For such a peaceable, scholarly man, resistance in the Third Reich was not only a matter of sabotage but of helping those under threat (including his large Jewish acquaintance) and nurturing circles of like-minded individuals that might preserve something from the wreck. His achievement was in the example he set to his large family and to his home city of Neuss, over which he later presided, in tiny rooms 10 floors above the Hamtorwall, wise, disillusioned and benign. For his British friends, he embodied the virtues of an extinct Germany.

But the conclusions he drew from his experiences in the Third Reich would be as unwelcome in modern Britain as in united Germany. He believed that the Germans were, by culture and tradition, vulnerable to dictatorship; and that the best defence of the peace and liberties of Europe lay with Britain's instinctive fairness, indifference and luck.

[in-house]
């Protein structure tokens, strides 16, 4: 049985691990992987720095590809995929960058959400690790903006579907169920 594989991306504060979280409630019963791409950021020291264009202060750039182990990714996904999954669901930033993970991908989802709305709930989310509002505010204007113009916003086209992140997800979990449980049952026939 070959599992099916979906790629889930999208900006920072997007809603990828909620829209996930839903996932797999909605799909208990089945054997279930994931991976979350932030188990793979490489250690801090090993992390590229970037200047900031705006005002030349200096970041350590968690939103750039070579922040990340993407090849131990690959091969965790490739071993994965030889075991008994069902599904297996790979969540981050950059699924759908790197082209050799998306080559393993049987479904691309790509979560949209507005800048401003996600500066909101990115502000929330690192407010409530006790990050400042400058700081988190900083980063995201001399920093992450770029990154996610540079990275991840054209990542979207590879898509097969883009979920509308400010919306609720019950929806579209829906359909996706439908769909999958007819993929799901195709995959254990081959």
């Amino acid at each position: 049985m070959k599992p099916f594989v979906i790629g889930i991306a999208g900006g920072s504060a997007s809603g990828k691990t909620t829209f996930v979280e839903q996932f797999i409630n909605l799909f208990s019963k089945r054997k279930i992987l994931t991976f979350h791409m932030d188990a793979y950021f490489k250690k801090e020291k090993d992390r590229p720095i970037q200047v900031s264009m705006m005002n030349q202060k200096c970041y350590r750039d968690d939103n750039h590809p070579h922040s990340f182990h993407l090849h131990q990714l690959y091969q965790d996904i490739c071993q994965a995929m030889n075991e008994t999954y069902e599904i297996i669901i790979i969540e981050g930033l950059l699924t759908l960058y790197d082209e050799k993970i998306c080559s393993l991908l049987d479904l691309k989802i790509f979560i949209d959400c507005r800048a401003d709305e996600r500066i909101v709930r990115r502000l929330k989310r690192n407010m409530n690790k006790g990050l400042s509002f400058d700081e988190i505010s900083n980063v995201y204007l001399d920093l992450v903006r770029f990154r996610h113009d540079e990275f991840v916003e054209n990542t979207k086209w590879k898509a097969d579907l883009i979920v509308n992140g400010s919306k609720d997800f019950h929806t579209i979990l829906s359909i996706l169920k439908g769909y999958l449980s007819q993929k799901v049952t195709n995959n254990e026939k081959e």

PROMOTED VIDEO
News
ebooksAn unforgettable anthology of contemporary reportage
Latest stories from i100
Have you tried new the Independent Digital Edition apps?
Independent Dating
and  

By clicking 'Search' you
are agreeing to our
Terms of Use.

iJobs Job Widget
iJobs People

HR Manager - Kent - £45,000

£40000 - £45000 per annum: Ashdown Group: HR Manager / Training Manager (L&D /...

HR Manager - Edgware, London - £45,000

£40000 - £45000 per annum + Benefits: Ashdown Group: HR Manager - Edgware, Lon...

HR Manager - London - £40,000 + bonus

£32000 - £40000 per annum + bonus: Ashdown Group: HR Manager (Generalist) -Old...

Talent Manager / HR Manager - central London - £50,000

£45000 - £50000 per annum: Ashdown Group: Talent / Learning & Development Mana...

Day In a Page

Mystery of the Ground Zero wedding photo

A shot in the dark

Mystery of the wedding photo from Ground Zero
His life, the universe and everything

His life, the universe and everything

New biography sheds light on comic genius of Douglas Adams
Save us from small screen superheroes

Save us from small screen superheroes

Shows like Agents of S.H.I.E.L.D are little more than marketing tools
Reach for the skies

Reach for the skies